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FCC chief says emergency broadband help is coming

The FCC's “most urgent priority” is providing broadband to Americans struggling to work or educate themselves remotely, Acting Chairwoman Jessica Rosenworcel told the National Association of Counties yesterday. Rosenworcel said her current focus is on “executing on the directives” laid out for the FCC within the $1.9 trillion American Rescue Plan, including more than $7 billion to improve remote broadband access for schools and libraries supported by the agency’s E-Rate program. She also said the FCC has already received more than 380 inquires from ISPs interested in supporting $3.2 billion broadband subsidies for low-income households. Ryan Johnston reports.

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With over 1,500 institutions and hundreds of thousands of students who use AWS Educate, we wanted to take you on a trip around the world and highlight how students are learning and innovating with the cloud. Learn more.

GM cars to share data with California 911

The cloud-based emergency response platform RapidDeploy on Tuesday announced that 911 call centers in California will soon be able to receive real-time notifications of vehicle crashes through a partnership with OnStar, the onboard communications system available in vehicles manufactured by General Motors. Starting in early May, data generated after a crash will be sent directly from consumer vehicles to 450 public safety answering points spread across California, rather than first to an OnStar dispatcher who would then pass it along to emergency responders. Colin Wood has details.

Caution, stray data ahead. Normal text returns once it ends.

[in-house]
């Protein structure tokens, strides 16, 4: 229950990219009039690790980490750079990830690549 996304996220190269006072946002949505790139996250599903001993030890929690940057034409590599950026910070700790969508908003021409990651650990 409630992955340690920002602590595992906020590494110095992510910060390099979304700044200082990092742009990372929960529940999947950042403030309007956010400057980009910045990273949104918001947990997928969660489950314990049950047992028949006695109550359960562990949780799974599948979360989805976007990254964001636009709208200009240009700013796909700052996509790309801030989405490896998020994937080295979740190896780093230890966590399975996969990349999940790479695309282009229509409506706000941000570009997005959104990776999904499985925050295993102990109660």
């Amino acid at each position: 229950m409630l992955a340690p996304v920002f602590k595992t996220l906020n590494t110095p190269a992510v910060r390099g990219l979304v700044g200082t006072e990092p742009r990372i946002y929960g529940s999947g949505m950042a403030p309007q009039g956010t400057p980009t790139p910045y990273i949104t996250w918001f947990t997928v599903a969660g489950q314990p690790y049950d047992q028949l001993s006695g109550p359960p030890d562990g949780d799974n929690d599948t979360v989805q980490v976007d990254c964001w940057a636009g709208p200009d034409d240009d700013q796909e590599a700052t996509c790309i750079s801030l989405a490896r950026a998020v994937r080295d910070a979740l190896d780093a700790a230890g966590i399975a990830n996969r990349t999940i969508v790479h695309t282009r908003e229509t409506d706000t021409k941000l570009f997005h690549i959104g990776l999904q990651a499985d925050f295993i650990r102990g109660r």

Accellion fallout comes in the form of ransomware

Ransomware actors recently published data stolen from the University of Colorado, Boulder and the University of Miami in what appears to be more fallout from the breach of IT provider Accellion’s file-sharing application, an incident that has affected dozens of organizations spanning academia, government and the private sector. In a statement Tuesday, Miami officials acknowledged the university is investigating “a data security incident” involving Accellion, which it said was used by a handful of users to movie files too large to be attached to an email, though no other university systems were affected. Benjamin Freed reports for EdScoop.

State and local IT, a year into COVID-19

A into the COVID-19 pandemic, StateScoop and EdScoop dive in to how the government and education IT communities have grappled with the health crisis, and how they'll face the future in a special report that features one-on-one interviews with state CIOs, cities' prospects of permanent remote work and whether universities will recover from their enrollment crashes. See the full report.

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